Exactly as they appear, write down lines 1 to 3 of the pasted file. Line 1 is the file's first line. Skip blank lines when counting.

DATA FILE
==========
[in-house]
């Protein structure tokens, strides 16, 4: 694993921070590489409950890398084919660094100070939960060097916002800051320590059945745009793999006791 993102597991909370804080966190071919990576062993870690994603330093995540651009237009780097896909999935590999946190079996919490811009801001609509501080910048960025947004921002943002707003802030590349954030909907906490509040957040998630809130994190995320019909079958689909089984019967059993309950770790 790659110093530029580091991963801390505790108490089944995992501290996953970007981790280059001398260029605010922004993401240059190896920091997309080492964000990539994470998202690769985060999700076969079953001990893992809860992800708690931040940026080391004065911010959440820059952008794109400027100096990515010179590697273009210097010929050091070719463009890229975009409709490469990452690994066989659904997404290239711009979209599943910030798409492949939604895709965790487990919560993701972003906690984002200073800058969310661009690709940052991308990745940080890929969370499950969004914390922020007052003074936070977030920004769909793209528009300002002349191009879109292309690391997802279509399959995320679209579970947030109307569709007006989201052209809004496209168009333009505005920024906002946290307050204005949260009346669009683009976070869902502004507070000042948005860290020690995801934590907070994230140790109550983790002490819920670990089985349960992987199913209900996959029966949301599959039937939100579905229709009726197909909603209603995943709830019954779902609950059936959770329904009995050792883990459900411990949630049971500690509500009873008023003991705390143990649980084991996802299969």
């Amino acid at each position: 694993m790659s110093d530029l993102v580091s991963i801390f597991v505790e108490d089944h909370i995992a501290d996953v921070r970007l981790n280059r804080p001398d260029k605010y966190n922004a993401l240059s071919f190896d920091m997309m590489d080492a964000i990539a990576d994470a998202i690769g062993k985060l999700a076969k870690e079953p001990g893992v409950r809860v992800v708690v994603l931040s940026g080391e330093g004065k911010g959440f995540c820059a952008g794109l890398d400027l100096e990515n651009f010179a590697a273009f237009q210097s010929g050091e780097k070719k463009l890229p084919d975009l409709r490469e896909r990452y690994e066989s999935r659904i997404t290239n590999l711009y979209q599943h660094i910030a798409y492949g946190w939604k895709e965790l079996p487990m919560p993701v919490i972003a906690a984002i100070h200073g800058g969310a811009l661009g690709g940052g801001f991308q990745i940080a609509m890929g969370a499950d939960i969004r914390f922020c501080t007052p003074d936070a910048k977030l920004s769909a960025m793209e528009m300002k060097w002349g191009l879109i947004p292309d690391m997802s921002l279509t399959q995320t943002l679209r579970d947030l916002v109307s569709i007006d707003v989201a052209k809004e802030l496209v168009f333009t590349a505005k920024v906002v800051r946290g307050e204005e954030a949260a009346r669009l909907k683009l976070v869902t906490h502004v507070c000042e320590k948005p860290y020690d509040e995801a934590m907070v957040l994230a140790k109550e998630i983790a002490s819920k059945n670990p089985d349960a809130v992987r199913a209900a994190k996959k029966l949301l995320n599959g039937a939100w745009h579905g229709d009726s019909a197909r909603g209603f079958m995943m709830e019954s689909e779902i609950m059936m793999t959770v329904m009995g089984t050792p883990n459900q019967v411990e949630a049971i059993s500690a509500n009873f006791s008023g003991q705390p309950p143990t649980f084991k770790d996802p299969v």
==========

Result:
[in-house]
């Protein structure tokens, strides 16, 4: 694993921070590489409950890398084919660094100070939960060097916002800051320590059945745009793999006791 993102597991909370804080966190071919990576062993870690994603330093995540651009237009780097896909999935590999946190079996919490811009801001609509501080910048960025947004921002943002707003802030590349954030909907906490509040957040998630809130994190995320019909079958689909089984019967059993309950770790 790659110093530029580091991963801390505790108490089944995992501290996953970007981790280059001398260029605010922004993401240059190896920091997309080492964000990539994470998202690769985060999700076969079953001990893992809860992800708690931040940026080391004065911010959440820059952008794109400027100096990515010179590697273009210097010929050091070719463009890229975009409709490469990452690994066989659904997404290239711009979209599943910030798409492949939604895709965790487990919560993701972003906690984002200073800058969310661009690709940052991308990745940080890929969370499950969004914390922020007052003074936070977030920004769909793209528009300002002349191009879109292309690391997802279509399959995320679209579970947030109307569709007006989201052209809004496209168009333009505005920024906002946290307050204005949260009346669009683009976070869902502004507070000042948005860290020690995801934590907070994230140790109550983790002490819920670990089985349960992987199913209900996959029966949301599959039937939100579905229709009726197909909603209603995943709830019954779902609950059936959770329904009995050792883990459900411990949630049971500690509500009873008023003991705390143990649980084991996802299969």
């Amino acid at each position: 694993m790659s110093d530029l993102v580091s991963i801390f597991v505790e108490d089944h909370i995992a501290d996953v921070r970007l981790n280059r804080p001398d260029k605010y966190n922004a993401l240059s071919f190896d920091m997309m590489d080492a964000i990539a990576d994470a998202i690769g062993k985060l999700a076969k870690e079953p001990g893992v409950r809860v992800v708690v994603l931040s940026g080391e330093g004065k911010g959440f995540c820059a952008g794109l890398d400027l100096e990515n651009f010179a590697a273009f237009q210097s010929g050091e780097k070719k463009l890229p084919d975009l409709r490469e896909r990452y690994e066989s999935r659904i997404t290239n590999l711009y979209q599943h660094i910030a798409y492949g946190w939604k895709e965790l079996p487990m919560p993701v919490i972003a906690a984002i100070h200073g800058g969310a811009l661009g690709g940052g801001f991308q990745i940080a609509m890929g969370a499950d939960i969004r914390f922020c501080t007052p003074d936070a910048k977030l920004s769909a960025m793209e528009m300002k060097w002349g191009l879109i947004p292309d690391m997802s921002l279509t399959q995320t943002l679209r579970d947030l916002v109307s569709i007006d707003v989201a052209k809004e802030l496209v168009f333009t590349a505005k920024v906002v800051r946290g307050e204005e954030a949260a009346r669009l909907k683009l976070v869902t906490h502004v507070c000042e320590k948005p860290y020690d509040e995801a934590m907070v957040l994230a140790k109550e998630i983790a002490s819920k059945n670990p089985d349960a809130v992987r199913a209900a994190k996959k029966l949301l995320n599959g039937a939100w745009h579905g229709d009726s019909a197909r909603g209603f079958m995943m709830e019954s689909e779902i609950m059936m793999t959770v329904m009995g089984t050792p883990n459900q019967v411990e949630a049971i059993s500690a509500n009873f006791s008023g003991q705390p309950p143990t649980f084991k770790d996802p299969v």